by Keith Neuhart
Running a sports card shop can be a fascinating business.
Most people who walk in my shop are looking for the newest and the best autographs, patch cards, and the hot rookies. I do have the occasional customer who buys vintage cards to re-live their childhood or for a future investment.
Some of my favorite kinds of customers, though, are my “junk buyers”.
In order to make it in my business, you have to buy cards. And many times, I buy large “junk” collections in order to get a few things that will actually retail well.
My definition of junk is most anything that was produced from 1987 to 1995, with a few exceptions, obviously. Most of the times, these type of collections come in by the truckload versus by the handful.
The customer finds that they can only get pennies on the dollar from what they put into these cards years before.
Once I make these buys of 1980s and 90s baseball cards, I now have to get rid of them. eBay is flooded with them. Fortunately, buying in person means no shipping charges and there are still people who buy the stuff from the “overproduction era”.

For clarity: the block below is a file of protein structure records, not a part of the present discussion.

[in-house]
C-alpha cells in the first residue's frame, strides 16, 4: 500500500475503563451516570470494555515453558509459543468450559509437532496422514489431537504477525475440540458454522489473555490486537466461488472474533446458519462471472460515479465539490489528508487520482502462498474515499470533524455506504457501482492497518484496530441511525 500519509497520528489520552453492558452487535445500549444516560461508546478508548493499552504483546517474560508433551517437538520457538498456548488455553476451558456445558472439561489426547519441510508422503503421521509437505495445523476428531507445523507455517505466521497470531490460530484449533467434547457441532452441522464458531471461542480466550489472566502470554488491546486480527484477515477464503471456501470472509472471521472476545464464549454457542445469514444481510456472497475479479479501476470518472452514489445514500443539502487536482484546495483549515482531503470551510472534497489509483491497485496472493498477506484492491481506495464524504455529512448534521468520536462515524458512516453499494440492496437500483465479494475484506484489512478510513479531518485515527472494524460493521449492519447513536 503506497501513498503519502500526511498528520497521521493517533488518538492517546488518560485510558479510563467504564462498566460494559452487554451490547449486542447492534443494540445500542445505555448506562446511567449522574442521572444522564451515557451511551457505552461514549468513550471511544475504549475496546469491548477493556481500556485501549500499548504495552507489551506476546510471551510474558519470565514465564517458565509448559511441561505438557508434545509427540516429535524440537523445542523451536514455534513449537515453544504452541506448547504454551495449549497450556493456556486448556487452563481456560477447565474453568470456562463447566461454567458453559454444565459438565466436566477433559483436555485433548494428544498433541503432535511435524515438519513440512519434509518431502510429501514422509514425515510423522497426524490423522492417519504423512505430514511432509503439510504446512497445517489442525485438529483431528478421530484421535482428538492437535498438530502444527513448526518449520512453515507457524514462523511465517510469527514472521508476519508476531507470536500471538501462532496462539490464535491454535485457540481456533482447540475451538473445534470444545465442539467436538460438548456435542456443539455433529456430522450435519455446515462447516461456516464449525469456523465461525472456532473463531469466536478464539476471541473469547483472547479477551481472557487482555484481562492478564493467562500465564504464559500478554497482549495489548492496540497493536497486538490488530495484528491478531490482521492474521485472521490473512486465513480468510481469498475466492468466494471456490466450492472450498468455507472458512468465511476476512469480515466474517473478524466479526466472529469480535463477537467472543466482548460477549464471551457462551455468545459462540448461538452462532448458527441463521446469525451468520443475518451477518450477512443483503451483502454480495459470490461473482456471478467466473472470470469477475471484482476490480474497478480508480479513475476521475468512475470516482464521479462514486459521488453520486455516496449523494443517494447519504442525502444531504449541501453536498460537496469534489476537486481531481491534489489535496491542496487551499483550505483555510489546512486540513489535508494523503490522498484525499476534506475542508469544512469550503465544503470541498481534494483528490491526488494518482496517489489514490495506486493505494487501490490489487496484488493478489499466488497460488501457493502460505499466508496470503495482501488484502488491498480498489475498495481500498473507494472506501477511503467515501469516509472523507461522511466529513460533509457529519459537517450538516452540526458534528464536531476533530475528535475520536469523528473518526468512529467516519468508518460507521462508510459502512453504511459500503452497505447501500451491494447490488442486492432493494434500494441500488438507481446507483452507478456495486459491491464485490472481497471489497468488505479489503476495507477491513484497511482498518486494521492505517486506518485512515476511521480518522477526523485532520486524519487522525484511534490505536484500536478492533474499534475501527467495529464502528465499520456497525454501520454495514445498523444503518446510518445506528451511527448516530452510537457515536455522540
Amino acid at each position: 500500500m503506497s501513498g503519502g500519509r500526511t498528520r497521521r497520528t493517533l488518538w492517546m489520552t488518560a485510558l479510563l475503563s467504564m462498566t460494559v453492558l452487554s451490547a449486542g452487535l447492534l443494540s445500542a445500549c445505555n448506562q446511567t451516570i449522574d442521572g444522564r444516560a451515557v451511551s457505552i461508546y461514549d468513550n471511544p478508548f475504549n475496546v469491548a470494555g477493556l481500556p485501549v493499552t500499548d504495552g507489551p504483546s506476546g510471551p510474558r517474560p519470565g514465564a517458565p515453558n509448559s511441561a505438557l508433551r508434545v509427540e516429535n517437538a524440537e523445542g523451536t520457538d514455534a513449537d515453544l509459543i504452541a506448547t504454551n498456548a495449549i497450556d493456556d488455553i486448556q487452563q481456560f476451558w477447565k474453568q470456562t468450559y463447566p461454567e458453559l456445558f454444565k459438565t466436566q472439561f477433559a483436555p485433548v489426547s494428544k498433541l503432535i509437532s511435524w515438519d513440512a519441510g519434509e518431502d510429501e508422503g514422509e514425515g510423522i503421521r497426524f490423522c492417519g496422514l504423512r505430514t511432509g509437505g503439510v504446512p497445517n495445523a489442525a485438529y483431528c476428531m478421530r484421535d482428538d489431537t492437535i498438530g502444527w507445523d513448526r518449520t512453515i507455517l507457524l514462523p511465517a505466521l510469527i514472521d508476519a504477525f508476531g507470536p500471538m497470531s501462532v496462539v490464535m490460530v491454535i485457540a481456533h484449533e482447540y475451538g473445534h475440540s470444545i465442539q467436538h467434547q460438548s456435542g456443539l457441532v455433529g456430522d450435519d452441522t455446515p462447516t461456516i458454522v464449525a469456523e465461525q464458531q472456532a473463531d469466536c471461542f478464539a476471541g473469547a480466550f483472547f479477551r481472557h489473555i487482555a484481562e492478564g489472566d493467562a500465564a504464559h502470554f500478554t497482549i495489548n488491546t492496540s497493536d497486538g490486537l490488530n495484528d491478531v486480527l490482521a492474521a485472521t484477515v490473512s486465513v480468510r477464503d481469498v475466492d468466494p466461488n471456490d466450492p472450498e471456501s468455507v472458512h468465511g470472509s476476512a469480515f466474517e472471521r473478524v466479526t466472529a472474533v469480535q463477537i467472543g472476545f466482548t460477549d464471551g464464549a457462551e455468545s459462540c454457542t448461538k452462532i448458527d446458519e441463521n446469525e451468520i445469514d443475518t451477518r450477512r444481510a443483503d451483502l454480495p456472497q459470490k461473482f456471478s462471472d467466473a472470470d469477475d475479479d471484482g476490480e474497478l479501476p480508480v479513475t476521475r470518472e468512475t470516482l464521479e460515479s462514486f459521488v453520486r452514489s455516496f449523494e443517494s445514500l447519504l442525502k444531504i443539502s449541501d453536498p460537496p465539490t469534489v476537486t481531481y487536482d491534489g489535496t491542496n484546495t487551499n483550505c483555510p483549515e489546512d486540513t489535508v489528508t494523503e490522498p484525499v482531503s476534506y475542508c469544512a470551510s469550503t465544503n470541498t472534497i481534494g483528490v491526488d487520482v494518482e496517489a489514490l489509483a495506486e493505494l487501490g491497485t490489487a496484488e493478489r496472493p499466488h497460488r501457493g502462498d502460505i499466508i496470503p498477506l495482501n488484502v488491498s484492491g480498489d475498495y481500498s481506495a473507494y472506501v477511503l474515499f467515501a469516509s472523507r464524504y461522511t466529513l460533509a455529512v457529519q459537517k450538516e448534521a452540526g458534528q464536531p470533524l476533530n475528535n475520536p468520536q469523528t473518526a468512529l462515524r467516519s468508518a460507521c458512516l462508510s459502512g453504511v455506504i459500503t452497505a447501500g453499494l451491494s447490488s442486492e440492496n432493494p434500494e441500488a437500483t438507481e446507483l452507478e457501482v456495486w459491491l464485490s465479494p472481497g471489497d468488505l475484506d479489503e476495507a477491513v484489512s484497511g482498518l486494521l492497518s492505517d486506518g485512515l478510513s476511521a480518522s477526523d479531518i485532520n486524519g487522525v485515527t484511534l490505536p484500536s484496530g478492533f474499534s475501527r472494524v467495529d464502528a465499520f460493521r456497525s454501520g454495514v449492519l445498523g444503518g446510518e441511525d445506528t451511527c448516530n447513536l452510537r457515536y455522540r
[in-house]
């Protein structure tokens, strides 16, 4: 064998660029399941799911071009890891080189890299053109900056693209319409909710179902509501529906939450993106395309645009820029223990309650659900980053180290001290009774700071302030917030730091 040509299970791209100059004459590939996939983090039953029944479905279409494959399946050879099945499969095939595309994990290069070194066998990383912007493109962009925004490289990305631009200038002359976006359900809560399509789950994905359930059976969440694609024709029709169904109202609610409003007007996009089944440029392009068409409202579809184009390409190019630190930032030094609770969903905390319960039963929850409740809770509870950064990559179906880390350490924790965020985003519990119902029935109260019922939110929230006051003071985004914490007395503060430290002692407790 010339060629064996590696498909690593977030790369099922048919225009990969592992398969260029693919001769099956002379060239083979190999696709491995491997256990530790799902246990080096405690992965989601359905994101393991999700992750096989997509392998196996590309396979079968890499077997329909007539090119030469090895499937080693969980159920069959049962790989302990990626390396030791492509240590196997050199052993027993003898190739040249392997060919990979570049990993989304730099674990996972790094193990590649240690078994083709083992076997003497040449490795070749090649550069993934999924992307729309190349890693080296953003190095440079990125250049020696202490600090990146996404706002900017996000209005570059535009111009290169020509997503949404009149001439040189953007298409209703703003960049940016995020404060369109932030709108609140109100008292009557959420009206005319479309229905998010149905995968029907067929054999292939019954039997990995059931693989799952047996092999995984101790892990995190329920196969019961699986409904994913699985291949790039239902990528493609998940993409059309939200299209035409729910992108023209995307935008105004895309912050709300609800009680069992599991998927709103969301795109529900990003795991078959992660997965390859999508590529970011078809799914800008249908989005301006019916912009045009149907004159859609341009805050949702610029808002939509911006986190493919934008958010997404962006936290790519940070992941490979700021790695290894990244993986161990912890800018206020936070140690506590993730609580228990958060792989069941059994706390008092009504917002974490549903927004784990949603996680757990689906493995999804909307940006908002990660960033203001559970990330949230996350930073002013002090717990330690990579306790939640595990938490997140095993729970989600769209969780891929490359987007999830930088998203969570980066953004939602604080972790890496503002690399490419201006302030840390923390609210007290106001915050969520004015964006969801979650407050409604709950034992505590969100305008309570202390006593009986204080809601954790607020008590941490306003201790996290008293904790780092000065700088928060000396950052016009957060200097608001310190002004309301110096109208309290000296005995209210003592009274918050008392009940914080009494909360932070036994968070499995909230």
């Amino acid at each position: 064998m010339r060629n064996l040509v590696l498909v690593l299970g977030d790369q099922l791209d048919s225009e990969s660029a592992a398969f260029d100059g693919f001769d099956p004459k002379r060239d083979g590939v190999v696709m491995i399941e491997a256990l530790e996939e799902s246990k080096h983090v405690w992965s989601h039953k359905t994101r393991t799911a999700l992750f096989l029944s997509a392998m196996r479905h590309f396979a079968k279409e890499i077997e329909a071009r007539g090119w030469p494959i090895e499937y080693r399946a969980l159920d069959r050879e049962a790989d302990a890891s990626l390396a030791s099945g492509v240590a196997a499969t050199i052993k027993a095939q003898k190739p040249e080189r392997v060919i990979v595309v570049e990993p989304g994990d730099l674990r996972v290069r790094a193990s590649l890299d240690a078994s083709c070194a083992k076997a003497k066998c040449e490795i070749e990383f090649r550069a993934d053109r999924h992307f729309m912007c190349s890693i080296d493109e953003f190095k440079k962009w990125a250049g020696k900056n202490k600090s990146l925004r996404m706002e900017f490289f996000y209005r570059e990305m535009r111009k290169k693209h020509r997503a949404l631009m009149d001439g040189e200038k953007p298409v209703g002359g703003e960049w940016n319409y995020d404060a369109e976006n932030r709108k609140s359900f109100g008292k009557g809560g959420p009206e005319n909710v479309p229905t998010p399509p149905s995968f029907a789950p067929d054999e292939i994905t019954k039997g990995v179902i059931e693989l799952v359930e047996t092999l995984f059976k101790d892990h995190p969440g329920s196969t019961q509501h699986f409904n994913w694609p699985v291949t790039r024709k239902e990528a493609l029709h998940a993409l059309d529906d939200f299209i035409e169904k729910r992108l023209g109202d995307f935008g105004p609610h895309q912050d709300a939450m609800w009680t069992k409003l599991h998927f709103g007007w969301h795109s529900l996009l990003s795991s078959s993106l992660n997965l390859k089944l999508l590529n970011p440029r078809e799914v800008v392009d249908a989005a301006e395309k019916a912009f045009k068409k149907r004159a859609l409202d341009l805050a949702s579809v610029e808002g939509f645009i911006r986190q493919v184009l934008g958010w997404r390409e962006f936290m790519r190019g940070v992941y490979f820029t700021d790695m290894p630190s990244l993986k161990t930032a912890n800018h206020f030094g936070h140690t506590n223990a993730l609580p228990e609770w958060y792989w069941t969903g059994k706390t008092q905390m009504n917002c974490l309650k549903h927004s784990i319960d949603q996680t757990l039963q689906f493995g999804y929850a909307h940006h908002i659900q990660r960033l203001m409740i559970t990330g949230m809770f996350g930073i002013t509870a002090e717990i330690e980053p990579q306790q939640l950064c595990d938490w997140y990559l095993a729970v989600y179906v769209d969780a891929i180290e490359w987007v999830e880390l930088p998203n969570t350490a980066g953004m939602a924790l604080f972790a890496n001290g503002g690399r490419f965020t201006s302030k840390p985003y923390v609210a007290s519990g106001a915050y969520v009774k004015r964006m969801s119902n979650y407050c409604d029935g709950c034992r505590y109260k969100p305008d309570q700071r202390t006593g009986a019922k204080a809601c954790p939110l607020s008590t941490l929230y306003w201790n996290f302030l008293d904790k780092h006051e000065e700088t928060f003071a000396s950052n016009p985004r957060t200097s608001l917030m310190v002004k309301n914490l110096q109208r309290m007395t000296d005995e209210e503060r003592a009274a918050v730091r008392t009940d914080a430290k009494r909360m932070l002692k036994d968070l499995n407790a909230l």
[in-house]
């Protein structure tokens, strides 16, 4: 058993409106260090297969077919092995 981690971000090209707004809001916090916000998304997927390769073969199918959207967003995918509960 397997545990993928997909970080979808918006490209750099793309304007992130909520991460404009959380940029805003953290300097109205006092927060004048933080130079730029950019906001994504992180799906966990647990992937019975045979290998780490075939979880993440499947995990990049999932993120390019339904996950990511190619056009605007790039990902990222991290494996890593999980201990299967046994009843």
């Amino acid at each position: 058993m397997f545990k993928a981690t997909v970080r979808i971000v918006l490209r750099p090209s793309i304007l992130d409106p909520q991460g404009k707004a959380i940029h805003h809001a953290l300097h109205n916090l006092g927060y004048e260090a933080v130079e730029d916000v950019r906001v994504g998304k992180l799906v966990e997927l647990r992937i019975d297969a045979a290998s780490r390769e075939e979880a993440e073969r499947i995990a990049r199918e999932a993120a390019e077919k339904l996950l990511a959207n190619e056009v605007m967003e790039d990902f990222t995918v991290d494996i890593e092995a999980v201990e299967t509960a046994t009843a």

Yes, there are still collectors whobuy cards in bulk to make sets or to fill collections that have holes. I have a few of these guys.
Normally, I will package tens of thousands of cards together for a couple hundred bucks and let this type of buyer have at it. They love this kind of stuff. They love finding a $5 or $10 card in these boxes and putting together 1988 Topps sets. No kidding.
We do not have the space to inventory commons, so this is a great way to move merchandise without getting the Hoarders crew called in.
Everybody’s happy. The person who sold me the collection. Our shop for moving bulk merchandise and especially the buyer who appreciates getting a lot of cards for a little money and going on a bit of a treasure hunt.
These are the type of guys/gals that make this hobby great. Somewhere there is a buyer for EVERYTHING.
Keith Neuhart of Neuhart Cards in Delaware, Ohio helps us take the pulse of the hobby each week. He’ll tell us what’s hot and what’s heating up in the retail world of sports cards and sports memorabilia along with a few other nuggets from the day-to-day business of running a sports card store. Keith traded in his stockbroker uniform after 16 years to follow his dream and open a sports card shop. He’s sold on eBay since shortly after the site launched in the 1990s. You can reach Keith through his website, NeuhartCards.com.